Sunday, February 12, 2012

Adventure Comics #167 - Aug. 1951

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Comics Weekend "Treasures of the Sea!" by Jack Miller and Ramona Fradon.

It's Adventure Sunday!

I love mobsters that hang out in suburban back yards. You've got to diversify in this post-WWII economy!

Meanwhile, a new era quietly begins for the King of the Seven Seas, Aquaman!:
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Aquaman brings back a bag full of clams, loaded with pearls...or the microscopic beginnings of pearls, actually, meaning he has kept his promise to Captain Stillar, while simultaneously tricking him.

Stillar, sick of this, orders Aquaman on a third mission, and promises if there are any Aqua-shenanigans at all, he will shoot the Sea King on the spot. He then tells Aquaman of a sunken Spanish fleet, whose ships were filled with gold. Aquaman is instructed to bring back every bit of it. So...
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...and with that, so ends another adventure with Aquaman!


Up top, I said a new era of Aquaman "quietly" started with this issue, and looking over this story over backs that statement up, I think. "Treasures of the Sea", by Jack Miller, is pretty goofy and silly, and reminds one of a lot of the kinds of Aqua-adventures that came before.

But of course the big change is the addition of Ramona Fradon to the strip, who would become one of the artists most identified with the character. She doesn't receive credit here (no one did), so I wonder how many comics fans even noticed. But I think you can see the joie de vivre that Fradon brought to Aquaman in panels like this:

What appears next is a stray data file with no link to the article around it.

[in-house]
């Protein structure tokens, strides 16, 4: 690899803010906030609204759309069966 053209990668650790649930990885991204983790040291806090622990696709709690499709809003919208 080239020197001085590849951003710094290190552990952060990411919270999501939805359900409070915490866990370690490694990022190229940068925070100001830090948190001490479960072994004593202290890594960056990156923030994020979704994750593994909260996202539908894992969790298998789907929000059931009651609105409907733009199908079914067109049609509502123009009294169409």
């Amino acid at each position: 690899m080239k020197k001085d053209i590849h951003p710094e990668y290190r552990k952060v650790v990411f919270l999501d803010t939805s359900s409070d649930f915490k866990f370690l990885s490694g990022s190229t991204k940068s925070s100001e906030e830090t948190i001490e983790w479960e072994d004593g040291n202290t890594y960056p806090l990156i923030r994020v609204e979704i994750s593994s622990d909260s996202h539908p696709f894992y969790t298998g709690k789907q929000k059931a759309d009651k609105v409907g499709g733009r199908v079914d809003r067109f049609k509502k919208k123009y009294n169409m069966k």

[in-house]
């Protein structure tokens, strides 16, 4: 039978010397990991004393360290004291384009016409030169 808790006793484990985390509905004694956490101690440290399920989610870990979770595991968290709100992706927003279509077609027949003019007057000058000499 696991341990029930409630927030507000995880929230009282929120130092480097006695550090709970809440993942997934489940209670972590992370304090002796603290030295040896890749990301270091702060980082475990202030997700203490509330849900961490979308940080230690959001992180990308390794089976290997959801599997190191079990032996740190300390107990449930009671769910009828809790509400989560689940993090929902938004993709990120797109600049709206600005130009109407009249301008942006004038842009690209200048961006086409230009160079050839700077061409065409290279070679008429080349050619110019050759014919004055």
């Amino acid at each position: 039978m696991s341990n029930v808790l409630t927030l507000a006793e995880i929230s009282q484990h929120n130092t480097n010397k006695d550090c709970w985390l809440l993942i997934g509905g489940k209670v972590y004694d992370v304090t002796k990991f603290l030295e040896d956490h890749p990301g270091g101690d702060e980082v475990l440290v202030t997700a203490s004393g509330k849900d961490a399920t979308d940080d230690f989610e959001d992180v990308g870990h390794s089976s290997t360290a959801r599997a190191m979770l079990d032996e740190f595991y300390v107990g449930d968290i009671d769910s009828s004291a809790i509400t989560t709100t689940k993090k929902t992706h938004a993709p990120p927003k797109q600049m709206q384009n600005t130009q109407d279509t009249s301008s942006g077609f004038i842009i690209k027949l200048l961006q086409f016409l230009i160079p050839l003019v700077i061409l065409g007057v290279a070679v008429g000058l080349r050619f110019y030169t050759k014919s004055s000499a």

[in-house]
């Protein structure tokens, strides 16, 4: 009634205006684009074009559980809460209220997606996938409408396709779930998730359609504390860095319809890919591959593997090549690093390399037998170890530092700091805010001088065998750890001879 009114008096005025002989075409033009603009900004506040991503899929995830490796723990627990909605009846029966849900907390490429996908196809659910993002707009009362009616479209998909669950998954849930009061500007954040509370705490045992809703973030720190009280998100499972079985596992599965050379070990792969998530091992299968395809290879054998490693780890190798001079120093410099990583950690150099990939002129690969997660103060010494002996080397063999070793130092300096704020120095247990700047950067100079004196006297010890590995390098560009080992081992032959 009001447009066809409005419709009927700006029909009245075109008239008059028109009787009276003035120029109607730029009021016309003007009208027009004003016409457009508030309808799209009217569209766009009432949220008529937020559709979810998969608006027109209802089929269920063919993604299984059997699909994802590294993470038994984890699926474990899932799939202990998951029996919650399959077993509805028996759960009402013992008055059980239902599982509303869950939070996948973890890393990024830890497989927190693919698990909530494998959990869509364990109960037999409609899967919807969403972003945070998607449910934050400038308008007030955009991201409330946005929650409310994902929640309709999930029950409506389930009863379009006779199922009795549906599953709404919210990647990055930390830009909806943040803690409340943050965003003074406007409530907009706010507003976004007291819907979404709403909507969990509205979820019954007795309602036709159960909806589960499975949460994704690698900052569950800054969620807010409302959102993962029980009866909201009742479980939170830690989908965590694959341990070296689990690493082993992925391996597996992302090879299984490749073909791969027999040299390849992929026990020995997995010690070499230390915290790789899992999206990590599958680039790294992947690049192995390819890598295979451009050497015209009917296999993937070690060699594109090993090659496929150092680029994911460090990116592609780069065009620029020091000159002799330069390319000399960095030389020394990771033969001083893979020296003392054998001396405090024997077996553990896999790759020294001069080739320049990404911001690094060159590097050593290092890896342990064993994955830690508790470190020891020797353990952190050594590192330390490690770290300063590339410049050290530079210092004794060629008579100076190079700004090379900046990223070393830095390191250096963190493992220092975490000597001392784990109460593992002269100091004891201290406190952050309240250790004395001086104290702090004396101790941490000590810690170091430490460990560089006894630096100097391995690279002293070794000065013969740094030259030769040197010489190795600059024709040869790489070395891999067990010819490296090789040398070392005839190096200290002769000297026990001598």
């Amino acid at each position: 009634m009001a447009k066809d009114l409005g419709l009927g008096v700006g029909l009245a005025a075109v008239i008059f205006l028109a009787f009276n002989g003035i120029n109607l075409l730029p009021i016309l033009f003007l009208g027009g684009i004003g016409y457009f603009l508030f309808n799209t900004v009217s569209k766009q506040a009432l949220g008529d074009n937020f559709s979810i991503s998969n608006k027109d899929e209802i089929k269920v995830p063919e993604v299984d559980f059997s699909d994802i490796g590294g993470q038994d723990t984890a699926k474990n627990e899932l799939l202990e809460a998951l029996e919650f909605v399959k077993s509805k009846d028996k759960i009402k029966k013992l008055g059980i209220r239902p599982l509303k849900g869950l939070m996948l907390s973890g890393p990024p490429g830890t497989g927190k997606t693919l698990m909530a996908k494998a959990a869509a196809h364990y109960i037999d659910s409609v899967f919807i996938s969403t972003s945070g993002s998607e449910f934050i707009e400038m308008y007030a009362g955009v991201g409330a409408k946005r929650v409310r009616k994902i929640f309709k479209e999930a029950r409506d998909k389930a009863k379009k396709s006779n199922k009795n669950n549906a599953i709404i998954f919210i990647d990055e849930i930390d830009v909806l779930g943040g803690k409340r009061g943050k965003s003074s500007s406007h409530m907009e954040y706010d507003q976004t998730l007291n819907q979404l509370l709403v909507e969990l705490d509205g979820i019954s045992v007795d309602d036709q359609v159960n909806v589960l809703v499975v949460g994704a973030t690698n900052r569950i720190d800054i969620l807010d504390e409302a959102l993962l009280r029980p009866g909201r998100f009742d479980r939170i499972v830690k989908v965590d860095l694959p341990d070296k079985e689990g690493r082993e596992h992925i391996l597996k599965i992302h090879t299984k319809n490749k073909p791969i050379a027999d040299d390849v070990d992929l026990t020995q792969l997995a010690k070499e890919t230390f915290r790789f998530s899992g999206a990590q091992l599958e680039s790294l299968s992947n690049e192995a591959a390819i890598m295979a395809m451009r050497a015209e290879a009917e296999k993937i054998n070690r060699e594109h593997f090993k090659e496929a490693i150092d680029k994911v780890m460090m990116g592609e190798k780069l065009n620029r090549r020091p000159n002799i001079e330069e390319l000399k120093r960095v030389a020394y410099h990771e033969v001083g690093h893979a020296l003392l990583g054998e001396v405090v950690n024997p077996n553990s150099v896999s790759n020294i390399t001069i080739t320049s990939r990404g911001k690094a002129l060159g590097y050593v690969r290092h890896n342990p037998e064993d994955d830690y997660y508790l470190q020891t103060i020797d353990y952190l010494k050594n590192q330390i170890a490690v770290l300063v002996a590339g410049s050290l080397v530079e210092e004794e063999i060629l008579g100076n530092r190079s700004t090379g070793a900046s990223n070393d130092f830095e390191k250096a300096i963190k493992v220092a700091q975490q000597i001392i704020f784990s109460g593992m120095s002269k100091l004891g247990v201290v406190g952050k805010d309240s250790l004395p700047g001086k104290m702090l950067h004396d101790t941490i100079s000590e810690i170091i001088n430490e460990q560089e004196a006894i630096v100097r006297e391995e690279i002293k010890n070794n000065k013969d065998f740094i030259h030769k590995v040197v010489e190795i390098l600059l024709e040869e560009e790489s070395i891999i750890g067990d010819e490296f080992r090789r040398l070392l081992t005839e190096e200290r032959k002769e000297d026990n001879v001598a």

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John Daly's Aquaman was a cheerful, good-natured, but generally staid fellow (as were most Golden Age superheroes). Fradon's Sea King is goofier, beefier, a little more excited about being a superhero. Aquaman's body language is more bold, as are the ink lines: everything drawn by Ramona Fradon looks vibrant and bright, more alive.

Eventually the stories would catch up to Fradon, which undoubtedly helped Aquaman as a strip survive, even as most of his fellow superheroes got retired in favor of funny animals and bland houses of mystery.

3 comments:

Anthony said...

And now the classic Fradon era starts! Nice...

Re: Superboy: Superboy pretends a helmet Lana's wearing (that her dad brought back from Egypt) gives its wearer superpowers in order to protect his secret identity. I'm sure the backyard gangsters fit in, too!

Anonymous said...

Viva Adventure Sunday!

And Viva Ramona Fradon!

It's fascinating to see how well-developed Fradon was at this early stage of her career. Her skills were right up their with the best of her peers at the time. I wonder if Fradon's debut could be considered the demarcation point between the Earth One and two versions.

Once again, Aquaman beats a crooked captain at his own game.

James Chatterton

rob! said...

I'm sure the backyard gangsters fit in, too!

I'm sure they do and its not at all contrived!

James--

The generally accepted debut of the SA Aquaman is in #260, but there could be an argument to be made that when Fradon showed up, so did the SA Aquaman.

Of course, that would make him the VERY FIRST Silver Age character, beating The Flash by half a decade. I don't think the comics world is ready for that!